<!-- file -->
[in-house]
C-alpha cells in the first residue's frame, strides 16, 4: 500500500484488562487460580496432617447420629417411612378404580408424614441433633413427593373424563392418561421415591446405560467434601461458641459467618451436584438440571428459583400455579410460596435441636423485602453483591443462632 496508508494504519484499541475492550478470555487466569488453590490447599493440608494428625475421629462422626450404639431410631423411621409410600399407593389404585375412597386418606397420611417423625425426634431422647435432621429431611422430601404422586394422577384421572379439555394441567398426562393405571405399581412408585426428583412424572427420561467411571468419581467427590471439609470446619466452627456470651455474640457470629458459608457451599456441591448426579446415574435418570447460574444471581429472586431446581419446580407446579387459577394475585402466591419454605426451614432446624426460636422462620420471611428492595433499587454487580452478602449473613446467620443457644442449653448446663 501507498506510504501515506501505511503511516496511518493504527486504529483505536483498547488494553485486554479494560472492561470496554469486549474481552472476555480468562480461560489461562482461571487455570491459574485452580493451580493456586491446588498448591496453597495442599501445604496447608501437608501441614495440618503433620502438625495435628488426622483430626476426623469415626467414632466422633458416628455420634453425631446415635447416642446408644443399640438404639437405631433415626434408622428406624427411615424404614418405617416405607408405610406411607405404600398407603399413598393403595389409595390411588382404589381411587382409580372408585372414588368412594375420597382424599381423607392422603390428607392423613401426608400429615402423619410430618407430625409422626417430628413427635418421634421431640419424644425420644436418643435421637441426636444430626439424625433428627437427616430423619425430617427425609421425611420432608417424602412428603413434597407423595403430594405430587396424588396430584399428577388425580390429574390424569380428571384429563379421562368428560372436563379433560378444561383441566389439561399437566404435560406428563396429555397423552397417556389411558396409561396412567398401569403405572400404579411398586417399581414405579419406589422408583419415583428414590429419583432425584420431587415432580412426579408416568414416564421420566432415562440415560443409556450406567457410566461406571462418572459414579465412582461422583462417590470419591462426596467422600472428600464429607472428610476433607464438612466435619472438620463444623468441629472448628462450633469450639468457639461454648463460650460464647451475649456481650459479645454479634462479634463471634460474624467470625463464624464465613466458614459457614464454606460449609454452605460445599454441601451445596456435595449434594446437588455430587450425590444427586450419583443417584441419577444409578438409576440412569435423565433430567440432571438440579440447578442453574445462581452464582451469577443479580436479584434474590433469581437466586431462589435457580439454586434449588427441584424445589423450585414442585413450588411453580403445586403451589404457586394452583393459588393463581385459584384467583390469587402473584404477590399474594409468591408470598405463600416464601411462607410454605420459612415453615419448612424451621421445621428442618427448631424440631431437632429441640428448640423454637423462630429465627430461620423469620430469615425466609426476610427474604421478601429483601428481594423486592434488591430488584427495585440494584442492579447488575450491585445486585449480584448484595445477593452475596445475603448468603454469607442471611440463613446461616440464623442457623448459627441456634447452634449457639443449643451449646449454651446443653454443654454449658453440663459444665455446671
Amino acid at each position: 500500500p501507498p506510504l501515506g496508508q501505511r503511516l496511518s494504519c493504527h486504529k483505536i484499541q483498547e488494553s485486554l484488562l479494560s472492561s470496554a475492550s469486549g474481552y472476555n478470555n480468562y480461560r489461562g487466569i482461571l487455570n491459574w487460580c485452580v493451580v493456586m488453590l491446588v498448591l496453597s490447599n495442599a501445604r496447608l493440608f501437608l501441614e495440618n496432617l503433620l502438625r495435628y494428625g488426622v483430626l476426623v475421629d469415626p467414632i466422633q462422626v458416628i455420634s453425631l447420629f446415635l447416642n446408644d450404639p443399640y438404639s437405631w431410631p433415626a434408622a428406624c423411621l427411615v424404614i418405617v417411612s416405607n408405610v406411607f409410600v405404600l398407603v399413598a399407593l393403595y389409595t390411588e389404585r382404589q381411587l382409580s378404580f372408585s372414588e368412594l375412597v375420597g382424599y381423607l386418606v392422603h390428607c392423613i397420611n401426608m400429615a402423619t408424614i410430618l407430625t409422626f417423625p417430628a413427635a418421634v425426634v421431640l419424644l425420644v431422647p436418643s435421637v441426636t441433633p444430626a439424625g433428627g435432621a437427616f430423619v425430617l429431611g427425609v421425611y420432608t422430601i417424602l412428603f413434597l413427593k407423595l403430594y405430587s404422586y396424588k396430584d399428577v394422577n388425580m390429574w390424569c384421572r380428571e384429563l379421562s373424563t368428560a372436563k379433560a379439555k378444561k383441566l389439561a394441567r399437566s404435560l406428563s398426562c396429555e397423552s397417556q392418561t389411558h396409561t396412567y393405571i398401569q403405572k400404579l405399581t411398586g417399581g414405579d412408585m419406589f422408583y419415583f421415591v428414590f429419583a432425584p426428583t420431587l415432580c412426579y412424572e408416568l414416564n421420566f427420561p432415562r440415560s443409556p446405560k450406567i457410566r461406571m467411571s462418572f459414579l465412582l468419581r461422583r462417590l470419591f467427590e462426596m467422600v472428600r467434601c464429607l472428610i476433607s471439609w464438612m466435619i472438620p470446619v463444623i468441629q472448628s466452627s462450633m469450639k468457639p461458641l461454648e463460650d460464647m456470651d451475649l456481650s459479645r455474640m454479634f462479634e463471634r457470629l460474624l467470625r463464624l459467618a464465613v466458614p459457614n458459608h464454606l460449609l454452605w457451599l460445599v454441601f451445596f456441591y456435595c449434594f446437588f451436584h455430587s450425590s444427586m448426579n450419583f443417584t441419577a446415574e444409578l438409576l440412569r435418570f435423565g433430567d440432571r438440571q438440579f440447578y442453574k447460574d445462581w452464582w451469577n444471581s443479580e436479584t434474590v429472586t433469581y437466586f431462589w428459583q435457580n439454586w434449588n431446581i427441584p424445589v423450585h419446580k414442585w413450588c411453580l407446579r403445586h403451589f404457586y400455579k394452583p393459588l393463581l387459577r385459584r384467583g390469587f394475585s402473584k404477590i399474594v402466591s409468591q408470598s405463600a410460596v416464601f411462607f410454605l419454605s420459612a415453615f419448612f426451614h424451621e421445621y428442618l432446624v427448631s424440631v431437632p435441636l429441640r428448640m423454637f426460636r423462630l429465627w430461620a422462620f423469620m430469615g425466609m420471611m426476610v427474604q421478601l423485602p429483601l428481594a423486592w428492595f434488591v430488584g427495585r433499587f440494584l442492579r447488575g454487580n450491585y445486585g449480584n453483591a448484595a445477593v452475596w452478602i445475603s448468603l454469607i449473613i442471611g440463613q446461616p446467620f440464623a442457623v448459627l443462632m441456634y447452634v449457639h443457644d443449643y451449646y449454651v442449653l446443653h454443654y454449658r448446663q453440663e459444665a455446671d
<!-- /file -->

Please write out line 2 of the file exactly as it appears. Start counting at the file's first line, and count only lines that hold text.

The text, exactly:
C-alpha cells in the first residue's frame, strides 16, 4: 500500500484488562487460580496432617447420629417411612378404580408424614441433633413427593373424563392418561421415591446405560467434601461458641459467618451436584438440571428459583400455579410460596435441636423485602453483591443462632 496508508494504519484499541475492550478470555487466569488453590490447599493440608494428625475421629462422626450404639431410631423411621409410600399407593389404585375412597386418606397420611417423625425426634431422647435432621429431611422430601404422586394422577384421572379439555394441567398426562393405571405399581412408585426428583412424572427420561467411571468419581467427590471439609470446619466452627456470651455474640457470629458459608457451599456441591448426579446415574435418570447460574444471581429472586431446581419446580407446579387459577394475585402466591419454605426451614432446624426460636422462620420471611428492595433499587454487580452478602449473613446467620443457644442449653448446663 501507498506510504501515506501505511503511516496511518493504527486504529483505536483498547488494553485486554479494560472492561470496554469486549474481552472476555480468562480461560489461562482461571487455570491459574485452580493451580493456586491446588498448591496453597495442599501445604496447608501437608501441614495440618503433620502438625495435628488426622483430626476426623469415626467414632466422633458416628455420634453425631446415635447416642446408644443399640438404639437405631433415626434408622428406624427411615424404614418405617416405607408405610406411607405404600398407603399413598393403595389409595390411588382404589381411587382409580372408585372414588368412594375420597382424599381423607392422603390428607392423613401426608400429615402423619410430618407430625409422626417430628413427635418421634421431640419424644425420644436418643435421637441426636444430626439424625433428627437427616430423619425430617427425609421425611420432608417424602412428603413434597407423595403430594405430587396424588396430584399428577388425580390429574390424569380428571384429563379421562368428560372436563379433560378444561383441566389439561399437566404435560406428563396429555397423552397417556389411558396409561396412567398401569403405572400404579411398586417399581414405579419406589422408583419415583428414590429419583432425584420431587415432580412426579408416568414416564421420566432415562440415560443409556450406567457410566461406571462418572459414579465412582461422583462417590470419591462426596467422600472428600464429607472428610476433607464438612466435619472438620463444623468441629472448628462450633469450639468457639461454648463460650460464647451475649456481650459479645454479634462479634463471634460474624467470625463464624464465613466458614459457614464454606460449609454452605460445599454441601451445596456435595449434594446437588455430587450425590444427586450419583443417584441419577444409578438409576440412569435423565433430567440432571438440579440447578442453574445462581452464582451469577443479580436479584434474590433469581437466586431462589435457580439454586434449588427441584424445589423450585414442585413450588411453580403445586403451589404457586394452583393459588393463581385459584384467583390469587402473584404477590399474594409468591408470598405463600416464601411462607410454605420459612415453615419448612424451621421445621428442618427448631424440631431437632429441640428448640423454637423462630429465627430461620423469620430469615425466609426476610427474604421478601429483601428481594423486592434488591430488584427495585440494584442492579447488575450491585445486585449480584448484595445477593452475596445475603448468603454469607442471611440463613446461616440464623442457623448459627441456634447452634449457639443449643451449646449454651446443653454443654454449658453440663459444665455446671